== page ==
Description: Spirulina is called a superfood because its nutrients are more concentrated than other foods, plants, grains or herbs. Spirulina is a microscopic blue-green algae. It is a vegetable plankton whose cells form the shape of a coiled spring (thus the name ‘spirulina,’ which means "little spiral").

Spirulina’s total function is to produce protein, carbohydrates, vitamins, amino acids, protective pigments, and many other vital nutrients so important in human health. In addition to its amazing ability to support human nutrition, spirulina has the potential to help relieve world hunger and renew the planet's ecosystem. It provides a means of more efficient land utilization for protein production as compared to meat production. Spirulina provides for more efficient water utilization as compared to other agricultural uses and is even more efficient at fixing carbon and releasing oxygen into the atmosphere than trees.

Spirulina is high-octane food for your body. In contrast to the protein in meat, the protein found in spirulina is easily digested. Its benefit as a whole food includes all the essential amino acids, a high level of beta carotene (provitamin A), B vitamins, trace minerals, GLA, chlorophyll and other important micronutrients.

Amid reports of new viruses, drug-resistant bacteria and ineffective antibiotics, scientists are discovering the ability of certain foods to strengthen the immune system and prevent disease. Scientific reports from around the world indicate that spirulina has been living on the planet for 3.6 billion years, may be one of these disease-preventing, anti-cancer foods.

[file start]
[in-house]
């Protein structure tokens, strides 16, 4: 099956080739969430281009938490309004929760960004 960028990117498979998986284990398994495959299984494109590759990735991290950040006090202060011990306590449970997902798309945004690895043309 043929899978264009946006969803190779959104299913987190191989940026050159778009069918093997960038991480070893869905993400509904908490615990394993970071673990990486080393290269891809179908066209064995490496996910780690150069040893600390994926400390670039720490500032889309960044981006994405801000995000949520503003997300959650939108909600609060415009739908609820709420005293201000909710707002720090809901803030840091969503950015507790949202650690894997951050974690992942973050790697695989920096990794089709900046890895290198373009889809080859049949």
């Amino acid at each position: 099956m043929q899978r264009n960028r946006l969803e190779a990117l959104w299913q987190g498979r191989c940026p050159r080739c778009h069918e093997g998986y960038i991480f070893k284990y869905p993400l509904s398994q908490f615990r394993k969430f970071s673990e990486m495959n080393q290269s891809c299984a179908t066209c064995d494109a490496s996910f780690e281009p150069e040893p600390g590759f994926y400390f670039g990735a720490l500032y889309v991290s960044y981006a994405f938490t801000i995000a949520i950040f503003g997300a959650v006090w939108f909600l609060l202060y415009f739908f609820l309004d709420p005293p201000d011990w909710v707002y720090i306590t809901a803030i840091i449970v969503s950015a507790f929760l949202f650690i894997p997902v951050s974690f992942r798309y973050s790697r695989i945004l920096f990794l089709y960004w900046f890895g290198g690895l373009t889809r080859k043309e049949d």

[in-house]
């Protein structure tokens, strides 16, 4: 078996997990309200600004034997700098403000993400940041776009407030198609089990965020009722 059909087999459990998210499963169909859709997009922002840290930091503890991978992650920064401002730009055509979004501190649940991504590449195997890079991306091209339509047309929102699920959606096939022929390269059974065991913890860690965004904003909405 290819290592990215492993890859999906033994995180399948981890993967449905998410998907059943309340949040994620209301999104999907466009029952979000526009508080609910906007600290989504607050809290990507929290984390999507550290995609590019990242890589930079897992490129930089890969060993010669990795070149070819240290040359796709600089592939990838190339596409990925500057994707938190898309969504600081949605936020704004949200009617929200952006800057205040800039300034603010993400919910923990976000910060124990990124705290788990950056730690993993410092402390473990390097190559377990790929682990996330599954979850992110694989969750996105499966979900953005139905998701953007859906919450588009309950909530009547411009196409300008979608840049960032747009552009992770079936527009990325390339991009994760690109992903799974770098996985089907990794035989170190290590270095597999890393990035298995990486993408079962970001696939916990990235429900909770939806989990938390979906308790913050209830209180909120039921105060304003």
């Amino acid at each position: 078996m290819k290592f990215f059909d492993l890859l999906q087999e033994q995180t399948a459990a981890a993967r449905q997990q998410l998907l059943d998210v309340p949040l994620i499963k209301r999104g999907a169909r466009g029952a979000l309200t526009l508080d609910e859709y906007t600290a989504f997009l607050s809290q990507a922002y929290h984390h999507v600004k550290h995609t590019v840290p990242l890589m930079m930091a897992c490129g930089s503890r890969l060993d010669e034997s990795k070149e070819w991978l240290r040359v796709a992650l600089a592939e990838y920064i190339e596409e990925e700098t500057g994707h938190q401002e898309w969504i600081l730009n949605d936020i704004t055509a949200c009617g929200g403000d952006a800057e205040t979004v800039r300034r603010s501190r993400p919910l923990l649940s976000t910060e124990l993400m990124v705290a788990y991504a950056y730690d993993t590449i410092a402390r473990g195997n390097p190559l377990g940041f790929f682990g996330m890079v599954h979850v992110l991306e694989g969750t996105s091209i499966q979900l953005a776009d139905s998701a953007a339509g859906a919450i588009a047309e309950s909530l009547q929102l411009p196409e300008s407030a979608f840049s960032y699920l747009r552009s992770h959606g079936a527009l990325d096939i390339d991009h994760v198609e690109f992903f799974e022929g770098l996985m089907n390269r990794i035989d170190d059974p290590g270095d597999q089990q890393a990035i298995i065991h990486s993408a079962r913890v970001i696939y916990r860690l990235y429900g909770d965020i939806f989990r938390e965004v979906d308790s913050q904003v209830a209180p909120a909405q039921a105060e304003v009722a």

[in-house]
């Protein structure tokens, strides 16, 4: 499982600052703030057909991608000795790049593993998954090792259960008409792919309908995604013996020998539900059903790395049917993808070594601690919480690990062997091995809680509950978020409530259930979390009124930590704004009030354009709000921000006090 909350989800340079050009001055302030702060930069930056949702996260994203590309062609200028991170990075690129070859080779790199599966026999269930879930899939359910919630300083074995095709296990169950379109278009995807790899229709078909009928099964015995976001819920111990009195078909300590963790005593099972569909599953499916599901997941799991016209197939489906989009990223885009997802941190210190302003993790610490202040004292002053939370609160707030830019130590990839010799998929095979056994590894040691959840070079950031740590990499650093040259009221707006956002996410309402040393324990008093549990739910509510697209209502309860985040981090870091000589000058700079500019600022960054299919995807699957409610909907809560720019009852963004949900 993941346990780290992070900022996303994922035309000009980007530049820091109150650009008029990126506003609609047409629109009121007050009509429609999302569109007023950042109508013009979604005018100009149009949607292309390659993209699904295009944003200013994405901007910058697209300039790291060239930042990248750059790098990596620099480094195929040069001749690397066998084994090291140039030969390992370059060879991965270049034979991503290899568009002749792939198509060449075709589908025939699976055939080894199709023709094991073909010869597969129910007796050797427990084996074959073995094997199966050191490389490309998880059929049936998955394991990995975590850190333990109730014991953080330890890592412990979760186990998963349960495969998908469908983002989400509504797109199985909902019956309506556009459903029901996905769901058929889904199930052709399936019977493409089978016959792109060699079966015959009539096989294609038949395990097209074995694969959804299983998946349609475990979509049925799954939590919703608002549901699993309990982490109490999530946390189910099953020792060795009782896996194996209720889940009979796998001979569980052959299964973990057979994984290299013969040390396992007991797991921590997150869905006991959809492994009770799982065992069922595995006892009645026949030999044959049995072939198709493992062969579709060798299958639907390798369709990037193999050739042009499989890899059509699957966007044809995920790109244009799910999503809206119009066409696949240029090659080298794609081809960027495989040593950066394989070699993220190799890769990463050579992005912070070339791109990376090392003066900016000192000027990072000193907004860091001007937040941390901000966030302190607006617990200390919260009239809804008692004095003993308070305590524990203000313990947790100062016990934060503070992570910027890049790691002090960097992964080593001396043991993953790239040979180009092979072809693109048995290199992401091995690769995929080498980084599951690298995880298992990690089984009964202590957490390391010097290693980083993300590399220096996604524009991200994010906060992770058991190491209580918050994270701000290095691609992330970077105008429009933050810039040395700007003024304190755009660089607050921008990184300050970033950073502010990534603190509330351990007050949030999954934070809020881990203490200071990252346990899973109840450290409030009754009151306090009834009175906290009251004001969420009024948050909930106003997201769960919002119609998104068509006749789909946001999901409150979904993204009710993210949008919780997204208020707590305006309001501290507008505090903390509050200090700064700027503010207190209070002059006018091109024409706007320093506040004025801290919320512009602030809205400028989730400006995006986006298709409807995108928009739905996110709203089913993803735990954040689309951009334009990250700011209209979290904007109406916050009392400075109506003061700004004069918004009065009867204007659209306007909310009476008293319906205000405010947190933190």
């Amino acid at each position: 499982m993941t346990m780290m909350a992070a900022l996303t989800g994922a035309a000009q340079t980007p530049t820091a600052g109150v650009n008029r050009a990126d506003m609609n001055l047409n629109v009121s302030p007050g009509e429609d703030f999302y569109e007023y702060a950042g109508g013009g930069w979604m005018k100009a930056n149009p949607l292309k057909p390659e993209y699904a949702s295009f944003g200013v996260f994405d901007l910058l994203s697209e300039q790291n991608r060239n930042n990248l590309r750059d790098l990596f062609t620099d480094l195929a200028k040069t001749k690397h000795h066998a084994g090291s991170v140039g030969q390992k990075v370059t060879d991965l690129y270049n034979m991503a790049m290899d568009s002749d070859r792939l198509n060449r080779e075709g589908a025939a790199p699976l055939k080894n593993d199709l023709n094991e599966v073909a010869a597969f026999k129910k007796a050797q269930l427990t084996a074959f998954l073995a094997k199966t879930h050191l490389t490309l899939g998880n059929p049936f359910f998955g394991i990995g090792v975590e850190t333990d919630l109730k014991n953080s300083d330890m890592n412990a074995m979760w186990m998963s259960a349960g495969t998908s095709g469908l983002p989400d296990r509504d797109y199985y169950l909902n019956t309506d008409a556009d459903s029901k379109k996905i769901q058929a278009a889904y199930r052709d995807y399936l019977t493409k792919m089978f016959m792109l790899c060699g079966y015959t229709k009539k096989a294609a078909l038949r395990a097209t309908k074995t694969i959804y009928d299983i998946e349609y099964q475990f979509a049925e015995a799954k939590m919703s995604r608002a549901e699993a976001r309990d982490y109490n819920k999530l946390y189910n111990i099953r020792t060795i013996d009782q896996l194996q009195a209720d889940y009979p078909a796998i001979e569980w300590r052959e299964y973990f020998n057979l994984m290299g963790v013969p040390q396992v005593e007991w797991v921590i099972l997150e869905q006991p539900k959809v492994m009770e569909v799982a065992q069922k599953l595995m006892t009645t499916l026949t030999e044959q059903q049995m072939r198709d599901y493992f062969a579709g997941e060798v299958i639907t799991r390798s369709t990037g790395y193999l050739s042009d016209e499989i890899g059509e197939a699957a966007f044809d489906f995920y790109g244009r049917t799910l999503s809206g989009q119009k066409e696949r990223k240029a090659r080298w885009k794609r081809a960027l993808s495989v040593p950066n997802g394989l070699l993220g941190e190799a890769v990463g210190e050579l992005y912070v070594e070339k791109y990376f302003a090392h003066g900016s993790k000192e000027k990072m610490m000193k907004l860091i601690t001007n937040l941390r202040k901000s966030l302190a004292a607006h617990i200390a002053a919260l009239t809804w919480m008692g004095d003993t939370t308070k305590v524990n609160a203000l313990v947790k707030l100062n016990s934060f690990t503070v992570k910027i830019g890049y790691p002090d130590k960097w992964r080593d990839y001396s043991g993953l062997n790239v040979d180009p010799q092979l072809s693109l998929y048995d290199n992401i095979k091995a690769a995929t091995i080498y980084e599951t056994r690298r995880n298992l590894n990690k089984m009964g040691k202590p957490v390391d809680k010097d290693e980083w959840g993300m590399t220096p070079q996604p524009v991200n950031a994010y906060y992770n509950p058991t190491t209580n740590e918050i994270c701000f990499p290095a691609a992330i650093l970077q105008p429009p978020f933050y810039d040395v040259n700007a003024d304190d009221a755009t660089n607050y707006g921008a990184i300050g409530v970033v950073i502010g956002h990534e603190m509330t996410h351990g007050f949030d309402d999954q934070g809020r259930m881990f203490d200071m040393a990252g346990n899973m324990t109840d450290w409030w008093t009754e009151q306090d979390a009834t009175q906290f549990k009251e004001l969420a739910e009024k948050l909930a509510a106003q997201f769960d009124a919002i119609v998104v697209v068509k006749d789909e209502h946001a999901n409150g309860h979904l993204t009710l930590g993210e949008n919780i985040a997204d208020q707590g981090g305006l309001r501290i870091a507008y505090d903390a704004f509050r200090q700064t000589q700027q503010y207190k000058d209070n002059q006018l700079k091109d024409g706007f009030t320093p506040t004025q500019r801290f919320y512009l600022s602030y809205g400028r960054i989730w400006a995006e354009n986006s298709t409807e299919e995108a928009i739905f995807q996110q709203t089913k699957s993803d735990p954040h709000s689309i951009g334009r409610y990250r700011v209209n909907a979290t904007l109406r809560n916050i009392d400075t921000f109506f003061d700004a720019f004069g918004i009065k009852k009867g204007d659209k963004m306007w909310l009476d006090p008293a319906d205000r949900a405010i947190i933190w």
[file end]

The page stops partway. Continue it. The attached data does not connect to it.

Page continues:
The National Cancer Institute has identified compounds found in blue-green algae like spirulina as remarkably active against the AIDS virus. A Russian patent was awarded to spirulina as a medical food for improving the immunity of the "Children of Chernobyl" suffering from radiation illness. Reports from HIV-positive patients and children with malnutrition show spirulina helps to boost the immune system.

Animal researchers are also realizing the power of spirulina. Through separate studies, scientists in North Carolina, Japan and China have discovered that small amounts of spirulina added to animal feed greatly help animals resist infections. Already widely used for aquaculture fish, shrimp, exotic pet birds and race horses, spirulina will soon be used in feeds for healthier chickens, turkeys and other animals.

As one of the oldest living plants on the planet, spirulina has been a source of food for some cultures for centuries. Spirulina is 60 percent all-vegetable protein, higher than any other food. It contains vitamin B12, iron and the rare essential fatty acid, GLA. Its dark green color comes from phytonutrients such as carotenes, chlorophylls and phycocyanin. Spirulina has been consumed by millions of people of all ages in the US and 40 countries for over 15 years.

Spirulina is sold in tablets, capsules and powder. The dark green powder can be blended into fruit and milk drinks or added to recipes to boost nutritional value. Research suggests six tablets or one teaspoon of powder a day can increase health and energy.

Spirulina, nature’s miracle food, supplies:


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